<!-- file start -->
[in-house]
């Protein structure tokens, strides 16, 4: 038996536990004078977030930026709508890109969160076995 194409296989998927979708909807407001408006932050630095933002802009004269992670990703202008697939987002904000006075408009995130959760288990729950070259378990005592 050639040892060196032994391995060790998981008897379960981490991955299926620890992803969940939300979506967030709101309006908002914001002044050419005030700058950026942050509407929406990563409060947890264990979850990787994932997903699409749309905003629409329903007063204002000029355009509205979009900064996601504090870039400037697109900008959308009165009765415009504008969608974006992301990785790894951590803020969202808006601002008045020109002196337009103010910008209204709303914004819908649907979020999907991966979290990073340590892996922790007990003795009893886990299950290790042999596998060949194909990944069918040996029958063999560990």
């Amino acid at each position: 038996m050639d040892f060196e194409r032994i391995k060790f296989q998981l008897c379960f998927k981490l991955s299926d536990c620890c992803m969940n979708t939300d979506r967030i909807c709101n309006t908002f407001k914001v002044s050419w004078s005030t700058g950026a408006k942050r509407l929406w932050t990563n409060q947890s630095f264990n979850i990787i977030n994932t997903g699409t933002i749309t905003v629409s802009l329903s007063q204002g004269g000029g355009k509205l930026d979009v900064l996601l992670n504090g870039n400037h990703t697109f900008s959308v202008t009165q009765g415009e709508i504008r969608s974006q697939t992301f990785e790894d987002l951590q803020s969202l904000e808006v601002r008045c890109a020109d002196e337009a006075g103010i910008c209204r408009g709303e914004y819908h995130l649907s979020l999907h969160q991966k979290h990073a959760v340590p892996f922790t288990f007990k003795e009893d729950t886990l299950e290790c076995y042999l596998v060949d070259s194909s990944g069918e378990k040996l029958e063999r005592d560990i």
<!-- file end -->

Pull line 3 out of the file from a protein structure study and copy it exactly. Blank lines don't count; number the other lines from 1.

């Amino acid at each position: 038996m050639d040892f060196e194409r032994i391995k060790f296989q998981l008897c379960f998927k981490l991955s299926d536990c620890c992803m969940n979708t939300d979506r967030i909807c709101n309006t908002f407001k914001v002044s050419w004078s005030t700058g950026a408006k942050r509407l929406w932050t990563n409060q947890s630095f264990n979850i990787i977030n994932t997903g699409t933002i749309t905003v629409s802009l329903s007063q204002g004269g000029g355009k509205l930026d979009v900064l996601l992670n504090g870039n400037h990703t697109f900008s959308v202008t009165q009765g415009e709508i504008r969608s974006q697939t992301f990785e790894d987002l951590q803020s969202l904000e808006v601002r008045c890109a020109d002196e337009a006075g103010i910008c209204r408009g709303e914004y819908h995130l649907s979020l999907h969160q991966k979290h990073a959760v340590p892996f922790t288990f007990k003795e009893d729950t886990l299950e290790c076995y042999l596998v060949d070259s194909s990944g069918e378990k040996l029958e063999r005592d560990i």